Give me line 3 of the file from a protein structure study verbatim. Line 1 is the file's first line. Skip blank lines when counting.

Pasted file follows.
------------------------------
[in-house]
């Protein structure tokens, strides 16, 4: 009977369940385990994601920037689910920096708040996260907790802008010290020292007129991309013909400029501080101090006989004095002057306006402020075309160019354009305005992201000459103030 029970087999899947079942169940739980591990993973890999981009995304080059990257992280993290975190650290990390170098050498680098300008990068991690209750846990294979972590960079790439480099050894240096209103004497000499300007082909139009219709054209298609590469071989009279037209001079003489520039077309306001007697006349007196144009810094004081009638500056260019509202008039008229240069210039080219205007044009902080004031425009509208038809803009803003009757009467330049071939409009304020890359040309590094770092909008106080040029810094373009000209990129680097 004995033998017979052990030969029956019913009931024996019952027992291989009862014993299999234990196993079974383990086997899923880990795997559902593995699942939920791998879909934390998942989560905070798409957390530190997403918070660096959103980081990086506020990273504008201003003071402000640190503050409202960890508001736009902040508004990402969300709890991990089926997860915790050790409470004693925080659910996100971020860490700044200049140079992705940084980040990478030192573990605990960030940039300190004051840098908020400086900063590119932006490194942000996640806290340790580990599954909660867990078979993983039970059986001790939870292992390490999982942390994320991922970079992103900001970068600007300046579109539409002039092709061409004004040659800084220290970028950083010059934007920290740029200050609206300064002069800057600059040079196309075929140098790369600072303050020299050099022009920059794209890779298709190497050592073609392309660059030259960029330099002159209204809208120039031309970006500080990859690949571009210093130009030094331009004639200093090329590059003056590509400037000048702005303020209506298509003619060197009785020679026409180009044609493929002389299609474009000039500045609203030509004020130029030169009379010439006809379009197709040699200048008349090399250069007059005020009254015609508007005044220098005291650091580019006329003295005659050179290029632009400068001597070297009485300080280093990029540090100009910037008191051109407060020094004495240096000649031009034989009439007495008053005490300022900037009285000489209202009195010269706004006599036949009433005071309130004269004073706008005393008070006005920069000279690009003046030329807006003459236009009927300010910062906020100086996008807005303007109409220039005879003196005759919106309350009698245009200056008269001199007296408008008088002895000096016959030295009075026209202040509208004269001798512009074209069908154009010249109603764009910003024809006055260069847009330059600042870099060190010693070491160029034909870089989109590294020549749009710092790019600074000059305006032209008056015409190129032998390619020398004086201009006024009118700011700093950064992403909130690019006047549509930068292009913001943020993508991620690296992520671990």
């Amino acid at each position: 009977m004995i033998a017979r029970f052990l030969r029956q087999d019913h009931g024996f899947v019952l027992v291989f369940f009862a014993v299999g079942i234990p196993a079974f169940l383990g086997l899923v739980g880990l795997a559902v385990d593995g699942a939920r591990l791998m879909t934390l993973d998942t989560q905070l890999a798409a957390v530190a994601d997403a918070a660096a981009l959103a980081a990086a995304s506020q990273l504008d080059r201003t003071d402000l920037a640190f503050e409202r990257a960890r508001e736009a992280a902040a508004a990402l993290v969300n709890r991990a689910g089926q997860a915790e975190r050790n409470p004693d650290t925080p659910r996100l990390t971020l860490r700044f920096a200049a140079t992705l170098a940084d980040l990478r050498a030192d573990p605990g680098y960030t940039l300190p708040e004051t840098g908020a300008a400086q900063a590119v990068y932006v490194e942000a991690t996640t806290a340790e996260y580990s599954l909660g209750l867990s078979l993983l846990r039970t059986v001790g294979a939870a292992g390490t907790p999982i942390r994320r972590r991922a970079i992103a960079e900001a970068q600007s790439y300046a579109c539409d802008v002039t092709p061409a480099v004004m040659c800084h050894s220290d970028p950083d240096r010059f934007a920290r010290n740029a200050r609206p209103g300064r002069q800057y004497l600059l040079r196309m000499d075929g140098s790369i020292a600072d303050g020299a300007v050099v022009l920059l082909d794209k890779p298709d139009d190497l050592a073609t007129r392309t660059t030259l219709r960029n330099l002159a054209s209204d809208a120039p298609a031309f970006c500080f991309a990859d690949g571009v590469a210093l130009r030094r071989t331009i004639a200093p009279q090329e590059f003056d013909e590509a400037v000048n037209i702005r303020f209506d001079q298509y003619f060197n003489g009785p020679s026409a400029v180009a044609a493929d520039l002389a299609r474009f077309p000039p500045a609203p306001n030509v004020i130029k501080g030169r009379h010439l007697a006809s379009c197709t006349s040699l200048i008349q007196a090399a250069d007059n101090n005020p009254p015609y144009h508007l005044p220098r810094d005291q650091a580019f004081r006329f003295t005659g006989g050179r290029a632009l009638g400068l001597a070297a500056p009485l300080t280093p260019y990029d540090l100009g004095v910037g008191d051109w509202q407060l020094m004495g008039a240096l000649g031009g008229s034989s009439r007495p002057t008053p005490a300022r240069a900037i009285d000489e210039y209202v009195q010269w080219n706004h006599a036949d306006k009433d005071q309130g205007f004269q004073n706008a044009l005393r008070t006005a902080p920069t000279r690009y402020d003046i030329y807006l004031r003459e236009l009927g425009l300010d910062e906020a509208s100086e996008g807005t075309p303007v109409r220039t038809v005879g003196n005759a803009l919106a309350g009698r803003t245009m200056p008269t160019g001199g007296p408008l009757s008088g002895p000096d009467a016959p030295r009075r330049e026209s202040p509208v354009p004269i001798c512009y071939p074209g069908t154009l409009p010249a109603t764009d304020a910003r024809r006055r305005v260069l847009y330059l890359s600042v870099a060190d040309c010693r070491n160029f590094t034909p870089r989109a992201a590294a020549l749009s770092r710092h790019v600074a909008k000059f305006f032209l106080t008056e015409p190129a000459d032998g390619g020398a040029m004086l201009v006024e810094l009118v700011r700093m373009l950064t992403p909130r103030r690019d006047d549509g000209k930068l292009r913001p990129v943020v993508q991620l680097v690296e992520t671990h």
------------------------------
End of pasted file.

């Amino acid at each position: 009977m004995i033998a017979r029970f052990l030969r029956q087999d019913h009931g024996f899947v019952l027992v291989f369940f009862a014993v299999g079942i234990p196993a079974f169940l383990g086997l899923v739980g880990l795997a559902v385990d593995g699942a939920r591990l791998m879909t934390l993973d998942t989560q905070l890999a798409a957390v530190a994601d997403a918070a660096a981009l959103a980081a990086a995304s506020q990273l504008d080059r201003t003071d402000l920037a640190f503050e409202r990257a960890r508001e736009a992280a902040a508004a990402l993290v969300n709890r991990a689910g089926q997860a915790e975190r050790n409470p004693d650290t925080p659910r996100l990390t971020l860490r700044f920096a200049a140079t992705l170098a940084d980040l990478r050498a030192d573990p605990g680098y960030t940039l300190p708040e004051t840098g908020a300008a400086q900063a590119v990068y932006v490194e942000a991690t996640t806290a340790e996260y580990s599954l909660g209750l867990s078979l993983l846990r039970t059986v001790g294979a939870a292992g390490t907790p999982i942390r994320r972590r991922a970079i992103a960079e900001a970068q600007s790439y300046a579109c539409d802008v002039t092709p061409a480099v004004m040659c800084h050894s220290d970028p950083d240096r010059f934007a920290r010290n740029a200050r609206p209103g300064r002069q800057y004497l600059l040079r196309m000499d075929g140098s790369i020292a600072d303050g020299a300007v050099v022009l920059l082909d794209k890779p298709d139009d190497l050592a073609t007129r392309t660059t030259l219709r960029n330099l002159a054209s209204d809208a120039p298609a031309f970006c500080f991309a990859d690949g571009v590469a210093l130009r030094r071989t331009i004639a200093p009279q090329e590059f003056d013909e590509a400037v000048n037209i702005r303020f209506d001079q298509y003619f060197n003489g009785p020679s026409a400029v180009a044609a493929d520039l002389a299609r474009f077309p000039p500045a609203p306001n030509v004020i130029k501080g030169r009379h010439l007697a006809s379009c197709t006349s040699l200048i008349q007196a090399a250069d007059n101090n005020p009254p015609y144009h508007l005044p220098r810094d005291q650091a580019f004081r006329f003295t005659g006989g050179r290029a632009l009638g400068l001597a070297a500056p009485l300080t280093p260019y990029d540090l100009g004095v910037g008191d051109w509202q407060l020094m004495g008039a240096l000649g031009g008229s034989s009439r007495p002057t008053p005490a300022r240069a900037i009285d000489e210039y209202v009195q010269w080219n706004h006599a036949d306006k009433d005071q309130g205007f004269q004073n706008a044009l005393r008070t006005a902080p920069t000279r690009y402020d003046i030329y807006l004031r003459e236009l009927g425009l300010d910062e906020a509208s100086e996008g807005t075309p303007v109409r220039t038809v005879g003196n005759a803009l919106a309350g009698r803003t245009m200056p008269t160019g001199g007296p408008l009757s008088g002895p000096d009467a016959p030295r009075r330049e026209s202040p509208v354009p004269i001798c512009y071939p074209g069908t154009l409009p010249a109603t764009d304020a910003r024809r006055r305005v260069l847009y330059l890359s600042v870099a060190d040309c010693r070491n160029f590094t034909p870089r989109a992201a590294a020549l749009s770092r710092h790019v600074a909008k000059f305006f032209l106080t008056e015409p190129a000459d032998g390619g020398a040029m004086l201009v006024e810094l009118v700011r700093m373009l950064t992403p909130r103030r690019d006047d549509g000209k930068l292009r913001p990129v943020v993508q991620l680097v690296e992520t671990h």